All the World’s a Stage by Nigel Job

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24/09/2013

What this means in the Digital Age and how online reputation can affect your career...

“All the world's a stage, And all the men and women merely players” writes William Shakespeare in “As you like it”. This is generally accepted to mean that life is like a play, and that we go through life acting out our parts. Now, though, 400 years on, the Bard’s original meaning might be extended. The internet really does mean that your stage to present yourself is the world.

Ability to access massive networks and data is now relatively straight forward. The opportunities for individuals to walk the global stage (sometimes inadvertently), in some form or other is immense. At one time only global statesmen and authors could have their words read and reported internationally. Nowadays anyone with a Twitter account can reach global audience, particularly if the content has sufficient interest to “go viral”.

Connected to this phenomenon is also one’s own ability to access information about individuals (that might in previous years been private), so that they might walk the stage with you, sometimes whether they like it or not. Indeed, they may also have the ability to drag you in front of the audience also if you give them to tools to do so. If this happens you’d better make sure you have your greasepaint on, your correct costume, and a good knowledge of your lines.

In spite of extensive data protection laws, the reality is that most people put large amounts of personal data into the public domain, and therefore draw back the curtain to the global theatregoer. Social media sites are the most obvious examples, but also company websites, online news articles and blogs reveal people’s personal details, their likes and dislikes and opinions (this article might make you guess I like the theatre!).

So how is all this relevant to the second part of our title – how online reputation can affect your career? Your virtual reputation is as fragile as your real-time one, and now the two are highly interconnected. Behaving stupidly (to some extent) as a teenager is something that might be considered by many as a sort of rite of passage, and those of us that grew up before the age of the World Wide Web may be grateful that there was no chance our parents had access to such a thing as Facebook!

Savvy young people (and also not so young people) would be sensible to consider that what goes on tour stays on tour and never should appear on your Facebook page, particularly if your Facebook page is “public”! A good example of this was an individual who was in an interview process for a very good job, only to have his offer of a second interview withdrawn due to him having photographs on his Facebook page showing him at what might best be described as an “adult” club! The best advice is if you wouldn’t want your employer or your Granny to see it, ask yourself if you really want to put it online. It is great to be someone who has a reputation for a sense of humour, but it might be somewhat “career limiting” to be seen as a bit of a joke.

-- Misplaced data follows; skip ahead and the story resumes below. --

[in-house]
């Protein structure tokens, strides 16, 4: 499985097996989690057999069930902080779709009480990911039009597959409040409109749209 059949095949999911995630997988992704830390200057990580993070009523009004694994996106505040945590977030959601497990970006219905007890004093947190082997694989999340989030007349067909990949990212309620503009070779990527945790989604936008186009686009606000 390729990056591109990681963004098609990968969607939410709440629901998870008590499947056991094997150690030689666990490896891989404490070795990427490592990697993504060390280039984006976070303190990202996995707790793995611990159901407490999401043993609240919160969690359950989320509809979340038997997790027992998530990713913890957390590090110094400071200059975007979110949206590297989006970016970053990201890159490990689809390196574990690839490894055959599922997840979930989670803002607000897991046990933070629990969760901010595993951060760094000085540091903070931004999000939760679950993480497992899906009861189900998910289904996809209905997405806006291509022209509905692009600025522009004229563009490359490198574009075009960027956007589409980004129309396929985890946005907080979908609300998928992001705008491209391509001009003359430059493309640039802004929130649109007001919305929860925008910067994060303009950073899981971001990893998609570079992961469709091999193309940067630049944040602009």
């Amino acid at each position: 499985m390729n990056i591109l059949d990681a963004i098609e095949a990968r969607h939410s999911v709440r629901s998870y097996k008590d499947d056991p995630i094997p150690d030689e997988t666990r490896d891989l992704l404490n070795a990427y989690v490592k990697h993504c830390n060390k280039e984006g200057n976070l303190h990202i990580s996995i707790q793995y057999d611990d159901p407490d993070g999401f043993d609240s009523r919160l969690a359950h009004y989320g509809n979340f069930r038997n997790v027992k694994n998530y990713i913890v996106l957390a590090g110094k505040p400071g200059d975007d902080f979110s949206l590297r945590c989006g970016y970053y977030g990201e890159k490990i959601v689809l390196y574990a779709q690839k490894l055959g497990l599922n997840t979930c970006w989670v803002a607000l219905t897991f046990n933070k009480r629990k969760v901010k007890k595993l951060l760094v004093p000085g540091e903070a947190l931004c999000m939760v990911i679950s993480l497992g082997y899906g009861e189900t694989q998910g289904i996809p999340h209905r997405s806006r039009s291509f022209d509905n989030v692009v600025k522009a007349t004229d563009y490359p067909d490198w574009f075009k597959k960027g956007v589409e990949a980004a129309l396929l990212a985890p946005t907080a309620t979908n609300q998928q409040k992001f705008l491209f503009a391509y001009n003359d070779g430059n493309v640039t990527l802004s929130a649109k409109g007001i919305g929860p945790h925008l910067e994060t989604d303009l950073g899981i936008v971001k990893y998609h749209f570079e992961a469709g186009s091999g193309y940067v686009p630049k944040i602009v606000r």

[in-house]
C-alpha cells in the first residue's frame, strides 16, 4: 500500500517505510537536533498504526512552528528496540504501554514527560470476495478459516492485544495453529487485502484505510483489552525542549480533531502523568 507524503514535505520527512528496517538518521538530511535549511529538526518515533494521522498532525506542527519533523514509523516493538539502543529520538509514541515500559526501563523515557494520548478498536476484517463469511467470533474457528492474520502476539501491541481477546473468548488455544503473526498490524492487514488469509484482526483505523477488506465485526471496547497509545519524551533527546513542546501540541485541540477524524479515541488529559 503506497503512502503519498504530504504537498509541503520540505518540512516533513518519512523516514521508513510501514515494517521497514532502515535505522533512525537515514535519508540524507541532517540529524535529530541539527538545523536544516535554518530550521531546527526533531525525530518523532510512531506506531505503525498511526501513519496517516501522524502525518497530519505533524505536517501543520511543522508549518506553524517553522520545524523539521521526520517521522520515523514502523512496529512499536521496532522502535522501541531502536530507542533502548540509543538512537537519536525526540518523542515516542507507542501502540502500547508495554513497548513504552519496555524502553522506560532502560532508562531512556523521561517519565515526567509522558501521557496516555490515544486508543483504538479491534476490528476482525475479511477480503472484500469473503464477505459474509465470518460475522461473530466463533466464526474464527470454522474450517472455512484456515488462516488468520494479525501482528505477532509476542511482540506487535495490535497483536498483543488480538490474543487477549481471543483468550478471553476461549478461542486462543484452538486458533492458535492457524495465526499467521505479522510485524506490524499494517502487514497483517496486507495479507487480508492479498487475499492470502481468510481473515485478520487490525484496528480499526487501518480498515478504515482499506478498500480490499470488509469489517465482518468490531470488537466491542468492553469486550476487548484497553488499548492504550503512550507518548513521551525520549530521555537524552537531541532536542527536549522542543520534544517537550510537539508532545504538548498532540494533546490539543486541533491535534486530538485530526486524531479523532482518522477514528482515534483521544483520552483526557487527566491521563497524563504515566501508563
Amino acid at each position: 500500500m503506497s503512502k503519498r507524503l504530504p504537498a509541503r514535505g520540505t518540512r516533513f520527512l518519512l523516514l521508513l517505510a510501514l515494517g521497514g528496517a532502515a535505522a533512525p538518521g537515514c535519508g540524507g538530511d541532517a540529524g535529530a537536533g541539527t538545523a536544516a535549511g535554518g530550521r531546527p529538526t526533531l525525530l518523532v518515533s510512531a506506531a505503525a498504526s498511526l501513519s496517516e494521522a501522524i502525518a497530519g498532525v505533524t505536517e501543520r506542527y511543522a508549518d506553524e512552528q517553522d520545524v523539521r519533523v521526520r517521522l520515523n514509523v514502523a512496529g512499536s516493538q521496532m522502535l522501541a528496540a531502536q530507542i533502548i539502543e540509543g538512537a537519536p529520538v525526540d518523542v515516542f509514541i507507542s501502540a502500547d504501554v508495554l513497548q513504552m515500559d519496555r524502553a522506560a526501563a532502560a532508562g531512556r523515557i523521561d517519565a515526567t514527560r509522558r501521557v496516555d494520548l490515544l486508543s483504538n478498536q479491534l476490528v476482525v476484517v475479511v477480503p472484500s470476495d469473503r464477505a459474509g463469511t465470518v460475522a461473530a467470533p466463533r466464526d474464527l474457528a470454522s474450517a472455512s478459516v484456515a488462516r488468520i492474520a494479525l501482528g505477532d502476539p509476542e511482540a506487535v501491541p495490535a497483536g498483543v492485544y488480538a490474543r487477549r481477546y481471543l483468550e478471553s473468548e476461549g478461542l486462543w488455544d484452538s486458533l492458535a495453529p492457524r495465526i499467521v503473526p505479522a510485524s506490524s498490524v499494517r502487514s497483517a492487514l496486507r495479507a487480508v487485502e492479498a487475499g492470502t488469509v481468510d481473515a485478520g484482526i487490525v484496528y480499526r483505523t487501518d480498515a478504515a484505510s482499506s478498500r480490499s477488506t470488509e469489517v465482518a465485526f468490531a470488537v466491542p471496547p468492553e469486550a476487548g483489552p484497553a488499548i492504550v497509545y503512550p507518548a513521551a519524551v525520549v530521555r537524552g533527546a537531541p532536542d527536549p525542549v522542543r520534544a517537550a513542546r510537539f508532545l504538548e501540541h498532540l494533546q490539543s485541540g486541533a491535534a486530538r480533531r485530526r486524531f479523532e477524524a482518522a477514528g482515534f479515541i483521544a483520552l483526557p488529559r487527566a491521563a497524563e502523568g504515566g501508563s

The other aspect of the world stage is that your real-time reputation and behaviour may reach into cyberspace and then come back out again and give you a crushing critical review. Particularly odious examples of this are trolls or cyber-bullies who cowardly think they can hide behind anonymity only to get found out and have otherwise successful careers wrecked. Other less extreme examples might be individuals who believe they can behave rudely or dishonestly only to discover that through the internet their “victims” have tracked their identity (all headhunters will tell you how easy this is even with limited information) and made their behaviour known to their friends, family and employer. There is even greater need in the digital age to be scrupulously polite and fair, not just because it is the right thing to do, but because to do otherwise is to invite personally damaging bad publicity.

Socrates said “Regard your good name as the richest jewel you can possibly be possessed of - for credit is like fire; when once you have kindled it you may easily preserve it, but if you once extinguish it, you will find it an arduous task to rekindle it again. The way to a good reputation is to endeavour to be what you desire to appear.” To return to the theatre; all good actors know that a good professional reputation will ensure a busy schedule. If that reputation is lost, enforced retirement quickly beckons!

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